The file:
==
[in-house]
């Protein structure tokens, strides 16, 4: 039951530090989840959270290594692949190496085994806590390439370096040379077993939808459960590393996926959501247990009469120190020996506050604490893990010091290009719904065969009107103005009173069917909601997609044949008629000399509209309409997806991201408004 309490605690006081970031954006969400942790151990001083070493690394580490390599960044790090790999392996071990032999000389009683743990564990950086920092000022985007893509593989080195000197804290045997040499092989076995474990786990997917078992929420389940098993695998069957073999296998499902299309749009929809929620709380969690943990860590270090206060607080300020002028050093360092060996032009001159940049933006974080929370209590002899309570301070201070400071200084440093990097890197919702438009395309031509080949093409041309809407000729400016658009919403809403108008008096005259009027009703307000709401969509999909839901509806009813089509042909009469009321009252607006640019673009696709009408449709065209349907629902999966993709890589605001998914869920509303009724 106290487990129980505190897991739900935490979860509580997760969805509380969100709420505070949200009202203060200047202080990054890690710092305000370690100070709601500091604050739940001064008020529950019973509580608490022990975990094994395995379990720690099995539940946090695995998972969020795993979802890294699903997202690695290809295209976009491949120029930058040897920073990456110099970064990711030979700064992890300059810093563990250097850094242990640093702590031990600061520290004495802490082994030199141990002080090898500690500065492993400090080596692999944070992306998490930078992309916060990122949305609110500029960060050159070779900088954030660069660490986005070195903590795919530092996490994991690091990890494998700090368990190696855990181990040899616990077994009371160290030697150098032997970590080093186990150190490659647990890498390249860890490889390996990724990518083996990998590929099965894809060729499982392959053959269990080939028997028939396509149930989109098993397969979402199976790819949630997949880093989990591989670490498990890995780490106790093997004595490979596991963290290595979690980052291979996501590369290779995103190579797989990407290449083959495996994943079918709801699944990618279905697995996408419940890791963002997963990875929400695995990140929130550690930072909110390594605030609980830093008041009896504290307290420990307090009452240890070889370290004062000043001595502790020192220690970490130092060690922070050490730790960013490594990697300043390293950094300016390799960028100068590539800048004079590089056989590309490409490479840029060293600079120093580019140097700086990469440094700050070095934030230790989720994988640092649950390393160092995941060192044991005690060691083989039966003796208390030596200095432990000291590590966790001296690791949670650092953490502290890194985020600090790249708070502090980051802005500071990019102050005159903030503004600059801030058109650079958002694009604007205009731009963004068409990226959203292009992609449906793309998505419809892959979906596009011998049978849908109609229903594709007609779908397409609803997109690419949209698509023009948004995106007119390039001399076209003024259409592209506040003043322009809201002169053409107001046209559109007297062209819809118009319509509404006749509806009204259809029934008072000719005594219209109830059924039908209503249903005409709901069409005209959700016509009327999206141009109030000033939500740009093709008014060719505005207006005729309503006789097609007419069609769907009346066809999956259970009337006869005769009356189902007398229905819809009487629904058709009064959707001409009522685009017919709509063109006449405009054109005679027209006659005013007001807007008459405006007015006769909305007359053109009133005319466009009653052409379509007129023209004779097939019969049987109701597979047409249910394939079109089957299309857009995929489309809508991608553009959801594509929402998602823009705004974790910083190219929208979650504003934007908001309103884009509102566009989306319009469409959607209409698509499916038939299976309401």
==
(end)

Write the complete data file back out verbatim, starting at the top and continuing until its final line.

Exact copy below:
[in-house]
């Protein structure tokens, strides 16, 4: 039951530090989840959270290594692949190496085994806590390439370096040379077993939808459960590393996926959501247990009469120190020996506050604490893990010091290009719904065969009107103005009173069917909601997609044949008629000399509209309409997806991201408004 309490605690006081970031954006969400942790151990001083070493690394580490390599960044790090790999392996071990032999000389009683743990564990950086920092000022985007893509593989080195000197804290045997040499092989076995474990786990997917078992929420389940098993695998069957073999296998499902299309749009929809929620709380969690943990860590270090206060607080300020002028050093360092060996032009001159940049933006974080929370209590002899309570301070201070400071200084440093990097890197919702438009395309031509080949093409041309809407000729400016658009919403809403108008008096005259009027009703307000709401969509999909839901509806009813089509042909009469009321009252607006640019673009696709009408449709065209349907629902999966993709890589605001998914869920509303009724 106290487990129980505190897991739900935490979860509580997760969805509380969100709420505070949200009202203060200047202080990054890690710092305000370690100070709601500091604050739940001064008020529950019973509580608490022990975990094994395995379990720690099995539940946090695995998972969020795993979802890294699903997202690695290809295209976009491949120029930058040897920073990456110099970064990711030979700064992890300059810093563990250097850094242990640093702590031990600061520290004495802490082994030199141990002080090898500690500065492993400090080596692999944070992306998490930078992309916060990122949305609110500029960060050159070779900088954030660069660490986005070195903590795919530092996490994991690091990890494998700090368990190696855990181990040899616990077994009371160290030697150098032997970590080093186990150190490659647990890498390249860890490889390996990724990518083996990998590929099965894809060729499982392959053959269990080939028997028939396509149930989109098993397969979402199976790819949630997949880093989990591989670490498990890995780490106790093997004595490979596991963290290595979690980052291979996501590369290779995103190579797989990407290449083959495996994943079918709801699944990618279905697995996408419940890791963002997963990875929400695995990140929130550690930072909110390594605030609980830093008041009896504290307290420990307090009452240890070889370290004062000043001595502790020192220690970490130092060690922070050490730790960013490594990697300043390293950094300016390799960028100068590539800048004079590089056989590309490409490479840029060293600079120093580019140097700086990469440094700050070095934030230790989720994988640092649950390393160092995941060192044991005690060691083989039966003796208390030596200095432990000291590590966790001296690791949670650092953490502290890194985020600090790249708070502090980051802005500071990019102050005159903030503004600059801030058109650079958002694009604007205009731009963004068409990226959203292009992609449906793309998505419809892959979906596009011998049978849908109609229903594709007609779908397409609803997109690419949209698509023009948004995106007119390039001399076209003024259409592209506040003043322009809201002169053409107001046209559109007297062209819809118009319509509404006749509806009204259809029934008072000719005594219209109830059924039908209503249903005409709901069409005209959700016509009327999206141009109030000033939500740009093709008014060719505005207006005729309503006789097609007419069609769907009346066809999956259970009337006869005769009356189902007398229905819809009487629904058709009064959707001409009522685009017919709509063109006449405009054109005679027209006659005013007001807007008459405006007015006769909305007359053109009133005319466009009653052409379509007129023209004779097939019969049987109701597979047409249910394939079109089957299309857009995929489309809508991608553009959801594509929402998602823009705004974790910083190219929208979650504003934007908001309103884009509102566009989306319009469409959607209409698509499916038939299976309401």